Sunday, April 15, 2012


Why Did Avraham Do It?

by Reb Gutman Locks @ Mystical Paths


     Avraham doesn’t know it, but G-d had a lot to do with shaping his life.

     Avraham was born in America to non-Jewish parents. When he was a young boy, he saw a film on the Holocaust. He said that it touched something deep inside, in his “sub-consciousness.”

     When he grew up, Avraham joined the U.S. military and served for 20 years. While in the military his interest in Judaism grew and in 1982 he began to search in earnest. He wanted to come to the root of religion and spiritual life. He read about Avraham in the Bible, and one day he decided to be like Avraham. He went to a river and took a drop of blood from his organ with a needle, as if he was circumcising himself, because Avraham Aveinu (our father) circumcised himself.

     By 1989, although certainly not a Jew, Avraham began putting on tefillin every day, and praying from a prayer book. He went to a reform temple, but he did not find what he was looking for, so he went to a conservative synagogue. After just three months of study, the conservative religious court allowed Avraham to “convert.” Avraham thought that he had become a Jew.

     A few years later, Avraham met an Orthodox rabbi who explained to him what it means to be a true convert. Avraham studied with the rabbi for a number of years, and when the rabbi thought that he was ready for his conversion, Avraham came to Israel to have the beis din (religious court) convert him to Judaism.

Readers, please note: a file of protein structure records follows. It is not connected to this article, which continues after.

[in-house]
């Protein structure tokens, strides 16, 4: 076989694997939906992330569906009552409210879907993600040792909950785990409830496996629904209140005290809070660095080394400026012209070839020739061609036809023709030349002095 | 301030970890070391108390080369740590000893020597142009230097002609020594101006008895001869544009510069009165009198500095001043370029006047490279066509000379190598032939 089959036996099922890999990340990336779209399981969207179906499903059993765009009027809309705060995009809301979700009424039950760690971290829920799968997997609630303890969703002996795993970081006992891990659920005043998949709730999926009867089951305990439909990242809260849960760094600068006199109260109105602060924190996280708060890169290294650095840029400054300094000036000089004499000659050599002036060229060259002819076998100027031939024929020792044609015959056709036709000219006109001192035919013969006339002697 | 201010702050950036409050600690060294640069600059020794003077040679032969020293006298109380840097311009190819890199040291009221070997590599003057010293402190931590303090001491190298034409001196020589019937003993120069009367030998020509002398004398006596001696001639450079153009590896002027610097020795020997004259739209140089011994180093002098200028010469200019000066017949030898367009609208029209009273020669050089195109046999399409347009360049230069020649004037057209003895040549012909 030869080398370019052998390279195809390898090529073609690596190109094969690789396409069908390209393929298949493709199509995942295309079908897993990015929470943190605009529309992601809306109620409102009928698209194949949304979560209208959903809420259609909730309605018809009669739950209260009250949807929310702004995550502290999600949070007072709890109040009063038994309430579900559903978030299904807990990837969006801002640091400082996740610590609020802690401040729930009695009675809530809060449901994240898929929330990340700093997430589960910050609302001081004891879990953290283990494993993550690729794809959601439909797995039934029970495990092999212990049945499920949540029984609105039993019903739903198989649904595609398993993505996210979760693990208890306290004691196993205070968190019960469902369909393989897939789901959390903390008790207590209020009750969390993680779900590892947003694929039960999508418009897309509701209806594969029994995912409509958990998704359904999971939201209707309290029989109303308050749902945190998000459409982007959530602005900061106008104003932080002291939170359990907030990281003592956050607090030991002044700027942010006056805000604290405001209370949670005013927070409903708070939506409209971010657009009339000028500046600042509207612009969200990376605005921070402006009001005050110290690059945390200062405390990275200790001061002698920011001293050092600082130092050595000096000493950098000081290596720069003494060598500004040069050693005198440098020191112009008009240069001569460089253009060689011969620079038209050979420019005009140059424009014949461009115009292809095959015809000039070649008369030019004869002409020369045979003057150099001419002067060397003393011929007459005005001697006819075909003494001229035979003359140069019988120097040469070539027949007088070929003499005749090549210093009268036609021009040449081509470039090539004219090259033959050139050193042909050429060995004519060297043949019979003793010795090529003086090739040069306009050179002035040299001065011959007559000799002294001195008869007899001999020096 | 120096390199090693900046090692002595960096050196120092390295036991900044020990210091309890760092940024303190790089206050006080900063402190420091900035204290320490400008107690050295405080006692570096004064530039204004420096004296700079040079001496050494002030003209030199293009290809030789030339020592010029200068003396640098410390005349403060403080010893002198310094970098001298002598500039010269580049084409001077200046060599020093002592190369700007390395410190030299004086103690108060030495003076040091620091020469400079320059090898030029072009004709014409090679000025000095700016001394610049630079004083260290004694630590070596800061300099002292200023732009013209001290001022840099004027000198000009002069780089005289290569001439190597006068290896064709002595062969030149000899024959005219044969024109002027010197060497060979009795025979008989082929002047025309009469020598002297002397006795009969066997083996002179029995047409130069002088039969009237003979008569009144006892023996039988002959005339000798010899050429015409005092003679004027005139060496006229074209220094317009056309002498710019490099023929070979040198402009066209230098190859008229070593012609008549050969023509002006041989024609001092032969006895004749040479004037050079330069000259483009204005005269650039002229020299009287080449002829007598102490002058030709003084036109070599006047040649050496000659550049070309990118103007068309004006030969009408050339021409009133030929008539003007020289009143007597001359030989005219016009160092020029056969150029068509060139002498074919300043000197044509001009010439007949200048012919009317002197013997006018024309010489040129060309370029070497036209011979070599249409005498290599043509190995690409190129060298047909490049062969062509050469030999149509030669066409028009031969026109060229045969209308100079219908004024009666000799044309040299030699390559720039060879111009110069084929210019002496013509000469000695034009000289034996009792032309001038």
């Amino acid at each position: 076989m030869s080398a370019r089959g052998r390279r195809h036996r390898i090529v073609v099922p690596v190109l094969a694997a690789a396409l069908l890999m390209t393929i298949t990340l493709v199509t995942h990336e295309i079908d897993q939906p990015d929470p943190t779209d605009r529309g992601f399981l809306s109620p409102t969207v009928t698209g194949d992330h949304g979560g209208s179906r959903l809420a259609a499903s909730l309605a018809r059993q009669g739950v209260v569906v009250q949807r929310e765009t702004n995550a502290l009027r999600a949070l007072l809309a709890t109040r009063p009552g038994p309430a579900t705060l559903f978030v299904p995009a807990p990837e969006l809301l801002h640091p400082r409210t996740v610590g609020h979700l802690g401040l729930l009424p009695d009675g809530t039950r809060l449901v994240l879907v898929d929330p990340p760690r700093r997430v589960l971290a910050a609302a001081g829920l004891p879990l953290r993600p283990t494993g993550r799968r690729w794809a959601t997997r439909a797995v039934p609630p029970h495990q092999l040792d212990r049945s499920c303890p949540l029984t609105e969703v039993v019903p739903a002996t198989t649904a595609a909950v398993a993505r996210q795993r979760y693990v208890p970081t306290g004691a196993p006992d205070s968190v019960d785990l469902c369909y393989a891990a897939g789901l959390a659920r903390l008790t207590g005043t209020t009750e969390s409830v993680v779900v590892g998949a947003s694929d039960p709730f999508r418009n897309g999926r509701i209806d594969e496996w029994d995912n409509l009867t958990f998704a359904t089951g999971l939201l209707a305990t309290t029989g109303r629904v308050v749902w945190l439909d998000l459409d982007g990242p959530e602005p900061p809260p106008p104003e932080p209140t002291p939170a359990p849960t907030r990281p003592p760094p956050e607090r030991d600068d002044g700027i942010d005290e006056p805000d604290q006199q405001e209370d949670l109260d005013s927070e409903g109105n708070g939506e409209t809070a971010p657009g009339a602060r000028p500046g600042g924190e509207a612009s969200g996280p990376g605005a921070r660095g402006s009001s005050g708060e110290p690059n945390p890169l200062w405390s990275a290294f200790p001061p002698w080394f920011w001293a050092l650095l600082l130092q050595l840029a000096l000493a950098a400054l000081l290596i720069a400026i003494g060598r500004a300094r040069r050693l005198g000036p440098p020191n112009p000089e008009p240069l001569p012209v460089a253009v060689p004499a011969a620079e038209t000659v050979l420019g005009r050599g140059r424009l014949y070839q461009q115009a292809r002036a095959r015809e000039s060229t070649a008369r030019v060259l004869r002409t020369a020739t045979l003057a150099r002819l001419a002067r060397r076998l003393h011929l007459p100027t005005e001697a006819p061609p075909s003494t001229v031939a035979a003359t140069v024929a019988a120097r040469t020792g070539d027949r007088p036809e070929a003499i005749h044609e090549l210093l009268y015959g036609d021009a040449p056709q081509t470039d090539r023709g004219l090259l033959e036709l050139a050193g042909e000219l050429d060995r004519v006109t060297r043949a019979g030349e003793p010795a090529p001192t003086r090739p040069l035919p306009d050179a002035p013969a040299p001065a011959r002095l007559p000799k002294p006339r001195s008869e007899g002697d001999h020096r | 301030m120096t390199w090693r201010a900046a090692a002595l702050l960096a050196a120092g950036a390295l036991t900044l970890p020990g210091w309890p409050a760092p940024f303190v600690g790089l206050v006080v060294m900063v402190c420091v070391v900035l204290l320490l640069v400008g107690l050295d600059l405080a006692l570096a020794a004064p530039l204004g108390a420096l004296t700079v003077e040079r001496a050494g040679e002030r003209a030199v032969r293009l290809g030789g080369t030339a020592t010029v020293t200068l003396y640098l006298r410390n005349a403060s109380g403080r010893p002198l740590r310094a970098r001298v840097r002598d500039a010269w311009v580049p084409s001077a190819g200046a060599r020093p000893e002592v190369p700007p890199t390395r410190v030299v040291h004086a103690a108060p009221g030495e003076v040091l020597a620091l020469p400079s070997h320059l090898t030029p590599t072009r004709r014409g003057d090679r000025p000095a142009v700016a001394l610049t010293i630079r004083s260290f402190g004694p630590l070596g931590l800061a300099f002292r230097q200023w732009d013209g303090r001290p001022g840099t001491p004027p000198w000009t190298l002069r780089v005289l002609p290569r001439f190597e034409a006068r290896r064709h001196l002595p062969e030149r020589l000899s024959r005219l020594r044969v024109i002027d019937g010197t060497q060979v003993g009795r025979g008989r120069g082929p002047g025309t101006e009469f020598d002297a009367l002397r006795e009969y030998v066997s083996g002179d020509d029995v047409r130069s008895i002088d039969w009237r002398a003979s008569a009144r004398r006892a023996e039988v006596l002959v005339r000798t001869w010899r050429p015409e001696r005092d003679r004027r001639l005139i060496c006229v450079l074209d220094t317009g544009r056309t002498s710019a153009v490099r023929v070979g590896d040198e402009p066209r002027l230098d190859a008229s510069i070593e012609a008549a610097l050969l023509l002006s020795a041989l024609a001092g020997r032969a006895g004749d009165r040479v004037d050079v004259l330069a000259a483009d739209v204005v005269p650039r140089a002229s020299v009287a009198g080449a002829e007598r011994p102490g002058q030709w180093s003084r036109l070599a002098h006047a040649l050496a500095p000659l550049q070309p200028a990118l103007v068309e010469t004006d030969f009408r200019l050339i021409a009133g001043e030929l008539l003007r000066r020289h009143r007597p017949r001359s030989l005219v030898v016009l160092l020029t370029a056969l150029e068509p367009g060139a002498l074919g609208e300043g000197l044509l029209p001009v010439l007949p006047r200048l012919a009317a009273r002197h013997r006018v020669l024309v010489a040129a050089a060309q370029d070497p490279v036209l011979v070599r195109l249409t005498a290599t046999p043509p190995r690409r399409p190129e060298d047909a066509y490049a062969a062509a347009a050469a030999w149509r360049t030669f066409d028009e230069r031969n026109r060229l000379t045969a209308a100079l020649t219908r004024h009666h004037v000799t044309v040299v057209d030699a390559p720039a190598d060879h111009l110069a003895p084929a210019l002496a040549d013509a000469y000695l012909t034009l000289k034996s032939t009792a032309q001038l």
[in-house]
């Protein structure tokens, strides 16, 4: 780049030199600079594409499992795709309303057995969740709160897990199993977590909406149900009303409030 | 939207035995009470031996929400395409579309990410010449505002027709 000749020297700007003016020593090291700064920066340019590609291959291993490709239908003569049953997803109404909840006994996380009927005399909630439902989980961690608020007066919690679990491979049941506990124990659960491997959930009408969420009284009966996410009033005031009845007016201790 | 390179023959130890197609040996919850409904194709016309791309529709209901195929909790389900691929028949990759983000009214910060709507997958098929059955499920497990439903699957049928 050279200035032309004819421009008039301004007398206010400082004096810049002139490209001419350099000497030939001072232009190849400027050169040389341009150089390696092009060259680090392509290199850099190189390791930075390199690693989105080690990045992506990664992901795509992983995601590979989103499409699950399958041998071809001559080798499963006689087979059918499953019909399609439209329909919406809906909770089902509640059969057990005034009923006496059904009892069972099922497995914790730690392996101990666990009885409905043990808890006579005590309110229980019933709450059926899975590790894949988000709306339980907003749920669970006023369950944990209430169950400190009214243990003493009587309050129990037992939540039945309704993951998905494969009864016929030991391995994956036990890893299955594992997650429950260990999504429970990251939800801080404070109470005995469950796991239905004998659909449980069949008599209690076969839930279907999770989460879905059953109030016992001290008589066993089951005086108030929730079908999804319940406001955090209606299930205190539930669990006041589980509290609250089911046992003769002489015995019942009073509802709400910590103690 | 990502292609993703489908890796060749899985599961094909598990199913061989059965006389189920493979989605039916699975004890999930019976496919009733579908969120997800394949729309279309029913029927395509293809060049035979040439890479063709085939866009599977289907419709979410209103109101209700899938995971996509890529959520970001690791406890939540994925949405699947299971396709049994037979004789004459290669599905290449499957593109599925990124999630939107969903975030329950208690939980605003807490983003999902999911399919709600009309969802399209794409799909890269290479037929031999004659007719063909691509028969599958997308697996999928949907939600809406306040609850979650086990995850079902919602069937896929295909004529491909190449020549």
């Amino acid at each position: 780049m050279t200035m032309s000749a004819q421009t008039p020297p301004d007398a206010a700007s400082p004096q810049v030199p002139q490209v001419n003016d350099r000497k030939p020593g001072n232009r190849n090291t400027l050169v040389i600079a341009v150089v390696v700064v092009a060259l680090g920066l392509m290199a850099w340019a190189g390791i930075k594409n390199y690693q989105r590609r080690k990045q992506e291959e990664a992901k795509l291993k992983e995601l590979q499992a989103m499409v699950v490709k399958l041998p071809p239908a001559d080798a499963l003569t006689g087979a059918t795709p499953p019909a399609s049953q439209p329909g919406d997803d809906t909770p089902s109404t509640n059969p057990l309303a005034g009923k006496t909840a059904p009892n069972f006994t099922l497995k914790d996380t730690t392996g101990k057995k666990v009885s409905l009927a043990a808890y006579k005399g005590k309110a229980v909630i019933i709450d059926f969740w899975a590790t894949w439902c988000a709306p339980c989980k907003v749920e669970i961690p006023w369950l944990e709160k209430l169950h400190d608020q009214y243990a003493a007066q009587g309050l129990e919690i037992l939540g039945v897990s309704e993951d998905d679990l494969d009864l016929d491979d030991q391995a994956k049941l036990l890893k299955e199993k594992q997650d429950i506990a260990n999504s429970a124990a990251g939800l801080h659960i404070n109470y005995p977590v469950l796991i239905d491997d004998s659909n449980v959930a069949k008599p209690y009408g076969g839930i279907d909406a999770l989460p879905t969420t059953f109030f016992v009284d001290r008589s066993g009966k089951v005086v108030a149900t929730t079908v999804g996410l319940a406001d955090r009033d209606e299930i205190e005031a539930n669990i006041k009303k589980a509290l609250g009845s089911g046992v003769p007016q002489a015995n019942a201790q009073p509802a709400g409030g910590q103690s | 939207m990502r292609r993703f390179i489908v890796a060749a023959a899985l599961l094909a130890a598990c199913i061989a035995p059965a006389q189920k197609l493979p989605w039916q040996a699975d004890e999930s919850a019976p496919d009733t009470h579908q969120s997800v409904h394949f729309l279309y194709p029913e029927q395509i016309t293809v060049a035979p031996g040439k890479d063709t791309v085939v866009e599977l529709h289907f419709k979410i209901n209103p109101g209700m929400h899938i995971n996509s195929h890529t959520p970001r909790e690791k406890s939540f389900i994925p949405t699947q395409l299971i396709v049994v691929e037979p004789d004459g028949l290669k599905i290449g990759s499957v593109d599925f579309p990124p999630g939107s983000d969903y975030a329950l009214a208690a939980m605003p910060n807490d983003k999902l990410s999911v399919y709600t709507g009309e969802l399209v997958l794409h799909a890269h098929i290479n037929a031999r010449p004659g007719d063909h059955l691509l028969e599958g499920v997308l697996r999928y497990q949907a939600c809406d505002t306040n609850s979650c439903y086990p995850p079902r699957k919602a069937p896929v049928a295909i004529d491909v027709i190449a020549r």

But, even though he was putting on tefillin every day, saying the prayers, and keeping all of the holidays, the court would not allow his conversion! Year after year he tried… but they kept putting obstacles in his way.

    Then finally, a few years ago, the Orthodox Beis Din here in Israel agreed, and Avraham went to the mikvah (emersion in a pool of water) and became a true ger tzedek (a righteous convert).

     Becoming a ger (convert) has been Avraham’s greatest drive throughout most of his adult life. Even though he was not Jewish, he put on tefillin every day -- for 20 years! Why did he do this? What drove him to continue on, when almost anyone else would have become discouraged and given up?

     It is said that a ger tzedek was a Jew in his last lifetime, but because of his (or her) deeds, he fell away and had to be born as a non-Jew, but with a strong desire to return to his people.

     Not only did Avraham have such a strong drive, but when he was born, his parents chose a most proper English name for him. It was so important that he become a ger, that Hashem must have sent an angel to whisper in his parents’ ear that his English name should be “Gary”!


  1. Beautiful story! I was particularly touched by him going down to the river. The sincerity of some is downright humbling and I think must have great effect in Shamayim.

  2. Made me smile :-)

  3. R. Locks,
    I am familar with the concept of a Ger being a gilgul of a Jew in a previous life. What scource(s) discuss the Ger's "falling away" in that former gilgul?


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